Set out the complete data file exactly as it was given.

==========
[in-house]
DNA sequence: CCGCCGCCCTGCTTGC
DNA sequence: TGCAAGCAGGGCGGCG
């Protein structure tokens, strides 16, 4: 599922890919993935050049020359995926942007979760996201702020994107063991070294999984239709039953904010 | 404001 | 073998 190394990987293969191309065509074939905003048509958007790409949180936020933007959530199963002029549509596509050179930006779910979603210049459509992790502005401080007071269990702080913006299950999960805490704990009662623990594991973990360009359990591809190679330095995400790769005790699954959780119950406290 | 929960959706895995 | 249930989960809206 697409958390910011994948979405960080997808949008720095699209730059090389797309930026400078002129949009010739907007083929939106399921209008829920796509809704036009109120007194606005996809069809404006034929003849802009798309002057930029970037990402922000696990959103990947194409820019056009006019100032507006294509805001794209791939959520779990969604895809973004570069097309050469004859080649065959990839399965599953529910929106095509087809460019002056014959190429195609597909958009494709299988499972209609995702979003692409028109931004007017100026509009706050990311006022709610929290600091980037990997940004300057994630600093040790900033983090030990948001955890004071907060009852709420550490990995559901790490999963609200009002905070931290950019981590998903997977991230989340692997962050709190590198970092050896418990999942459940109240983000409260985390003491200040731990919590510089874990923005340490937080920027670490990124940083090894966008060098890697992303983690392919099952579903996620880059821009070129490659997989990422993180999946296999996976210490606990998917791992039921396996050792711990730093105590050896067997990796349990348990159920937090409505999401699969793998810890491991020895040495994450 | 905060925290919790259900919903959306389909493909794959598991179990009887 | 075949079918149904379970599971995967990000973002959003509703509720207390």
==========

[in-house]
DNA sequence: CCGCCGCCCTGCTTGC
DNA sequence: TGCAAGCAGGGCGGCG
């Protein structure tokens, strides 16, 4: 599922890919993935050049020359995926942007979760996201702020994107063991070294999984239709039953904010 | 404001 | 073998 190394990987293969191309065509074939905003048509958007790409949180936020933007959530199963002029549509596509050179930006779910979603210049459509992790502005401080007071269990702080913006299950999960805490704990009662623990594991973990360009359990591809190679330095995400790769005790699954959780119950406290 | 929960959706895995 | 249930989960809206 697409958390910011994948979405960080997808949008720095699209730059090389797309930026400078002129949009010739907007083929939106399921209008829920796509809704036009109120007194606005996809069809404006034929003849802009798309002057930029970037990402922000696990959103990947194409820019056009006019100032507006294509805001794209791939959520779990969604895809973004570069097309050469004859080649065959990839399965599953529910929106095509087809460019002056014959190429195609597909958009494709299988499972209609995702979003692409028109931004007017100026509009706050990311006022709610929290600091980037990997940004300057994630600093040790900033983090030990948001955890004071907060009852709420550490990995559901790490999963609200009002905070931290950019981590998903997977991230989340692997962050709190590198970092050896418990999942459940109240983000409260985390003491200040731990919590510089874990923005340490937080920027670490990124940083090894966008060098890697992303983690392919099952579903996620880059821009070129490659997989990422993180999946296999996976210490606990998917791992039921396996050792711990730093105590050896067997990796349990348990159920937090409505999401699969793998810890491991020895040495994450 | 905060925290919790259900919903959306389909493909794959598991179990009887 | 075949079918149904379970599971995967990000973002959003509703509720207390």